January 30, 2015

Scrolling Headlines:

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UMass basketball seeks more consistency out of its veterans -

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UMass hockey hopes to ride momentum into Friday’s matchup against Boston University -

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Tips for maintain and transitioning to a healthier lifestyle -

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MASSPIRG urges McDonalds to stop purchasing meat raised with antibiotics -

Wednesday, January 28, 2015

How to avoid, treat and prevent Computer Vision Syndrome as a college student -

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Obama and Modi strengthen ties between U.S. and India -

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UMass receives research honor from the Carnegie Foundation -

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Islamophobia is a form of racism that needs to be stopped -

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Björk gets personal on breakup album, ‘Vulnicura’ -

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UMass Dining nominated for Seafood Champion Award -

Wednesday, January 28, 2015

Rough first half dooms Minutemen

Jeff Bernstein/Collegian

BOSTON –  In an electric environment at the TD Garden, the Massachusetts men’s basketball team struggled in the first half, ultimately leading to its first loss of the season.

While the Minutemen have come out flat at times in the early going this season, UMass coach Derek Kellogg attributed his team’s slow start  to something different after a 76-71 loss to Boston College.

“I thought they were over-anxious,” Kellogg said of his players. “I mean, guys missed two-footers and layups and all sorts of things.”

“I don’t know if it was the bright lights or the crowd or what it was, but I thought we rushed early in the first half. We missed a bunch of easy shots and that gave BC some confidence and also deflated our team a tad.”

UMass didn’t score its first point of the contest until the 14 minute, 24 second mark of the opening period on an Anthony Gurley layup. Despite trouncing the Eagles (6-2) in points in the paint, 53-33, the Minutemen missed six layups in the first half alone.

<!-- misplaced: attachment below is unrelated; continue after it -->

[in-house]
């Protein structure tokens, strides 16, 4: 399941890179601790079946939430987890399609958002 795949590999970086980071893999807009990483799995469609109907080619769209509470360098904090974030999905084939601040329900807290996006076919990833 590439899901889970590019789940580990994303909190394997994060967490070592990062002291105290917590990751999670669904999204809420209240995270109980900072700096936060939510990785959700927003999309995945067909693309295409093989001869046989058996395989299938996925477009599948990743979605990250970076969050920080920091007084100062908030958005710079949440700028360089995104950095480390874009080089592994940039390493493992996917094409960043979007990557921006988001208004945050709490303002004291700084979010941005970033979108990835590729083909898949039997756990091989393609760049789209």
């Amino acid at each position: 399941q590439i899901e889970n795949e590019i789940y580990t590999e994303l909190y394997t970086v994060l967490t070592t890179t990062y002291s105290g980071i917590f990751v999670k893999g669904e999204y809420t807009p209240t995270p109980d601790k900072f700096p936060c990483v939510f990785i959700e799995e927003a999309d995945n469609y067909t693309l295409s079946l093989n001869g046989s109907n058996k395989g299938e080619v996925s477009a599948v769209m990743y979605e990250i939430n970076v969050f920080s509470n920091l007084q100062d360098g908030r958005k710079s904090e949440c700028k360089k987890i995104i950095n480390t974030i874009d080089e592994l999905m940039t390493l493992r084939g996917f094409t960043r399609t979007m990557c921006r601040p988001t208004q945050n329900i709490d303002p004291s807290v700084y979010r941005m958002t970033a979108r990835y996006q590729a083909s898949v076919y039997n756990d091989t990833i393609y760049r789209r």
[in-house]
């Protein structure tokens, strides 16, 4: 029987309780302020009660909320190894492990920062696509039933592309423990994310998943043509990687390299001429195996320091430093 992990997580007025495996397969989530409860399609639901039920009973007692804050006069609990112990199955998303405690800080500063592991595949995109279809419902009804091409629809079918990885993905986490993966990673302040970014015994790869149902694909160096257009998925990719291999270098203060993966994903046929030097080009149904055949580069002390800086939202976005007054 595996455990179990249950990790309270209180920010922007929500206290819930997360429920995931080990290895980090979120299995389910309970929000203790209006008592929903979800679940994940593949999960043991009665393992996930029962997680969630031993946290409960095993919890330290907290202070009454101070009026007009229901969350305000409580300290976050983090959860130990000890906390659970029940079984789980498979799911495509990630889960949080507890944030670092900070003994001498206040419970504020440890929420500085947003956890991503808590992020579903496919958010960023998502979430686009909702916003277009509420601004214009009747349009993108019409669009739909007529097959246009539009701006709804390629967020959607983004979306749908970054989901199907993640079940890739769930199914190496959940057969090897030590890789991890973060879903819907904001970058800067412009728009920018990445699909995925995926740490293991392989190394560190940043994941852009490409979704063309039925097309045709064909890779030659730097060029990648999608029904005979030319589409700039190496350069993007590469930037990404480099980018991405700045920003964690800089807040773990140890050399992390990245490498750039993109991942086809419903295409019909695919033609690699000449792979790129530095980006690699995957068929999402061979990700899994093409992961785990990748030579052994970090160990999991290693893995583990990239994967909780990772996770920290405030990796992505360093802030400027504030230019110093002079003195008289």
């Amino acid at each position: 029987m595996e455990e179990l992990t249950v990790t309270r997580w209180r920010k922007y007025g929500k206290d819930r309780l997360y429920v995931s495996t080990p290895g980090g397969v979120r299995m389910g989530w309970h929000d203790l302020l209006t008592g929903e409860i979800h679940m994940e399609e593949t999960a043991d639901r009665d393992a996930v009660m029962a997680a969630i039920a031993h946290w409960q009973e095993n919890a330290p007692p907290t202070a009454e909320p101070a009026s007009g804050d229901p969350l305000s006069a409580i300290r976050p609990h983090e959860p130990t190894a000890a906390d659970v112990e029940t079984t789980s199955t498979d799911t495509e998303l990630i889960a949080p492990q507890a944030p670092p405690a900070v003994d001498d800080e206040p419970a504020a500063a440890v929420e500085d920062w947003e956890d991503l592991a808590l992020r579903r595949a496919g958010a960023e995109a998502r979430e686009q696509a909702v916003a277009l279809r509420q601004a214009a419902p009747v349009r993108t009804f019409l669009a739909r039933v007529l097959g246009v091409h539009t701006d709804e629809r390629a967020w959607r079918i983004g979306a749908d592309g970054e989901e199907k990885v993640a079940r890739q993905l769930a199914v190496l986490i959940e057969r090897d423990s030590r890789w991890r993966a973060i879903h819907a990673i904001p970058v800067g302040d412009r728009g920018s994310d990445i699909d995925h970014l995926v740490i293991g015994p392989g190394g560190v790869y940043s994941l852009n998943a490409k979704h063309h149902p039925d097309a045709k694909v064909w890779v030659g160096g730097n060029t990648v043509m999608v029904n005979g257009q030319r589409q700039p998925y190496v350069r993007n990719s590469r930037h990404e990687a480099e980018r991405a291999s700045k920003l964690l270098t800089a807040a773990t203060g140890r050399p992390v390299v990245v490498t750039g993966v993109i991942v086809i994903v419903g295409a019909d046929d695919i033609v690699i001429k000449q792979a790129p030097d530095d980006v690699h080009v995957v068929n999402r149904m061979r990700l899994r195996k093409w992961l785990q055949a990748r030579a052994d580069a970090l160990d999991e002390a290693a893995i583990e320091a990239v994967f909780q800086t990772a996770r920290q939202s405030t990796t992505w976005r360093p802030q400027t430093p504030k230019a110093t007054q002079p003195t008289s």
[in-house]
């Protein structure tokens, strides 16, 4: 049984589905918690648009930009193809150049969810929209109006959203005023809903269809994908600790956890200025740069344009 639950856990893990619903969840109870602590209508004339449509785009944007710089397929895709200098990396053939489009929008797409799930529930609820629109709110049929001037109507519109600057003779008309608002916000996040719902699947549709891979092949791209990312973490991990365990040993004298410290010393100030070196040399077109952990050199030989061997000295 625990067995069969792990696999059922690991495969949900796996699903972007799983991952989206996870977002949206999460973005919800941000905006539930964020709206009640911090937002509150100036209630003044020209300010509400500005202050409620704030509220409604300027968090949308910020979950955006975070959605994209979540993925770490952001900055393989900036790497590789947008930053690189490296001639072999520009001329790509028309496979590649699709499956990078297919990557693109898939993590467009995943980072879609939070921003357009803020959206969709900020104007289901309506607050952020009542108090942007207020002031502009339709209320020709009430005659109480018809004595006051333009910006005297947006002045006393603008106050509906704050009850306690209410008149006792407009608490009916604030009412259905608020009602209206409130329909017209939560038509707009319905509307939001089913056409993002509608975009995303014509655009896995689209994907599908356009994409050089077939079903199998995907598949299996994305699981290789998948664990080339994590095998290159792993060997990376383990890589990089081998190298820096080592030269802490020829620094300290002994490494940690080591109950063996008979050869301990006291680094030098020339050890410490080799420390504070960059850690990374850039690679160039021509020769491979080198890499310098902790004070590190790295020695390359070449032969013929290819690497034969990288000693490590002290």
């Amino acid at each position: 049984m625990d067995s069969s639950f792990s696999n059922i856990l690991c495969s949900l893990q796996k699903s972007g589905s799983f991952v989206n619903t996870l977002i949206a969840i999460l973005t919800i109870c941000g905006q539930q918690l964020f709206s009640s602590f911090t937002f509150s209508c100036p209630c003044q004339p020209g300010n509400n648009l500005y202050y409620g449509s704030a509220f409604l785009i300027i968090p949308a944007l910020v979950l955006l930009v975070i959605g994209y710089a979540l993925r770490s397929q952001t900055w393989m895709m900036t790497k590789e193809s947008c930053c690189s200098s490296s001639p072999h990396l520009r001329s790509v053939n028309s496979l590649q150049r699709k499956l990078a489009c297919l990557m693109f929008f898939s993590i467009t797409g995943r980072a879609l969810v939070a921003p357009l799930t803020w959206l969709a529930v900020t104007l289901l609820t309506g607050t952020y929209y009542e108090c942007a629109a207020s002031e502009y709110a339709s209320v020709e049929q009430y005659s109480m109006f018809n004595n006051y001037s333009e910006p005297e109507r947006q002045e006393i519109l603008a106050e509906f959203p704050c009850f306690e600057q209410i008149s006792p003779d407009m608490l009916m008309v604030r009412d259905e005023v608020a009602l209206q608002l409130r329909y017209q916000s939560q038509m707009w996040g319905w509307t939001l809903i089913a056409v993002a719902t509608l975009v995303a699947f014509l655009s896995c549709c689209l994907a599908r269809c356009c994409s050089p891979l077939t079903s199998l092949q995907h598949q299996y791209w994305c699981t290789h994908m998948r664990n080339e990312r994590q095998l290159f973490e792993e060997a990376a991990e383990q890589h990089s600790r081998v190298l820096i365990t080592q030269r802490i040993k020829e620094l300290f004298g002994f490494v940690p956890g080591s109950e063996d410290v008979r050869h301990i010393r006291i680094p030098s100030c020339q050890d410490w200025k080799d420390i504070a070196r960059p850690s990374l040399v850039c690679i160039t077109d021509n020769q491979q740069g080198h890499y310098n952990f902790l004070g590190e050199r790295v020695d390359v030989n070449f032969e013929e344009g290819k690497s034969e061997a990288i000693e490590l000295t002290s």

BC forced a half-court style of play to open the game, which changed in the second half as UMass opened up the floor and earned baskets in transition. Though the Minutemen finished the contest with twice as many fast break points as the Eagles (8-4), they all came in the later stages of the loss.

“In the first half, Boston College did a great job really taking us out of our tempo and how we play,” Kellogg said. “We forced some shots and really didn’t ever get in a flow.”

Another factor in UMass’ slow start was foul trouble. Four Minutemen finished the game with three or more fouls, including Gurley, the team’s leading scorer.

The senior was benched for the final stretch of the first half after picking up his second foul with 6:24 remaining as UMass trailed, 20-19. He watched the rest of the period from the sidelines as the Eagles went on a 15-5 run to increase their lead.

Gurley woke up in the second half, scoring 20 of his 22 points to help bring the Minutemen back within two points on four different occasions. Despite not being able to attain the lead at any point in the game, Gurley liked that his team put up a fight.

“We had a lot of guys in foul trouble…but I think it showed that we’re very resilient,” Gurley said. “We fought back in the second half. It just shows the character of our team, we won’t quit until the buzzer sounds.”

While the UMass defense held BC to nine field goals in the first half, the offense also made nine baskets (9-for-30) on 30 percent shooting, resulting in a 35-24 halftime deficit.

The Minutemen also scored 24 points in the first half of their season opener against Rider, a game which they won after trailing by 22 points early in the second period. UMass had a similar first-half shooting performance in that contest, netting just 8-of-24 field goals.

Though Kellogg was pleased with the comeback, he said following the game that his team can’t afford to place itself in such holes and expect to come out with a victory. A poor start against the Eagles proved just that, as the Minutemen fought back but could never get over the hump.

As UMass’ schedule gets tougher with conference foes on the horizon, Kellogg will look to improve his team’s focus to begin games.

“When we’re on a big stage like this, maybe we’ll have to do something differently,” he said.

Jay Asser can be reached at jasser@student.umass.edu.

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